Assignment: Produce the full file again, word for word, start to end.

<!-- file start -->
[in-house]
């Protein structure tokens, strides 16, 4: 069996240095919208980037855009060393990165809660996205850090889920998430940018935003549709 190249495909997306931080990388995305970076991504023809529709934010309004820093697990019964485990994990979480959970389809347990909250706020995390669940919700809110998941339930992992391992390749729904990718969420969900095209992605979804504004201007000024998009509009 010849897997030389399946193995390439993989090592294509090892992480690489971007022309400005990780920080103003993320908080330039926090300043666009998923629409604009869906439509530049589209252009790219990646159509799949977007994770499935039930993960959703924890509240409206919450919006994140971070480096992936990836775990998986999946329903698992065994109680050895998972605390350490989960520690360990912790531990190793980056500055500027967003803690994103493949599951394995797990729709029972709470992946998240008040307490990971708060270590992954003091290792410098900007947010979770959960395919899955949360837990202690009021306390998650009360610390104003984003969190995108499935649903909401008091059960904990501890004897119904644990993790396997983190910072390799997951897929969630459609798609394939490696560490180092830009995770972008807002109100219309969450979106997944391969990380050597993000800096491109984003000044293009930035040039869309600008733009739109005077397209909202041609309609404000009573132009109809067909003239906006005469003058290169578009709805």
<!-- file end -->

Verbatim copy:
[in-house]
């Protein structure tokens, strides 16, 4: 069996240095919208980037855009060393990165809660996205850090889920998430940018935003549709 190249495909997306931080990388995305970076991504023809529709934010309004820093697990019964485990994990979480959970389809347990909250706020995390669940919700809110998941339930992992391992390749729904990718969420969900095209992605979804504004201007000024998009509009 010849897997030389399946193995390439993989090592294509090892992480690489971007022309400005990780920080103003993320908080330039926090300043666009998923629409604009869906439509530049589209252009790219990646159509799949977007994770499935039930993960959703924890509240409206919450919006994140971070480096992936990836775990998986999946329903698992065994109680050895998972605390350490989960520690360990912790531990190793980056500055500027967003803690994103493949599951394995797990729709029972709470992946998240008040307490990971708060270590992954003091290792410098900007947010979770959960395919899955949360837990202690009021306390998650009360610390104003984003969190995108499935649903909401008091059960904990501890004897119904644990993790396997983190910072390799997951897929969630459609798609394939490696560490180092830009995770972008807002109100219309969450979106997944391969990380050597993000800096491109984003000044293009930035040039869309600008733009739109005077397209909202041609309609404000009573132009109809067909003239906006005469003058290169578009709805």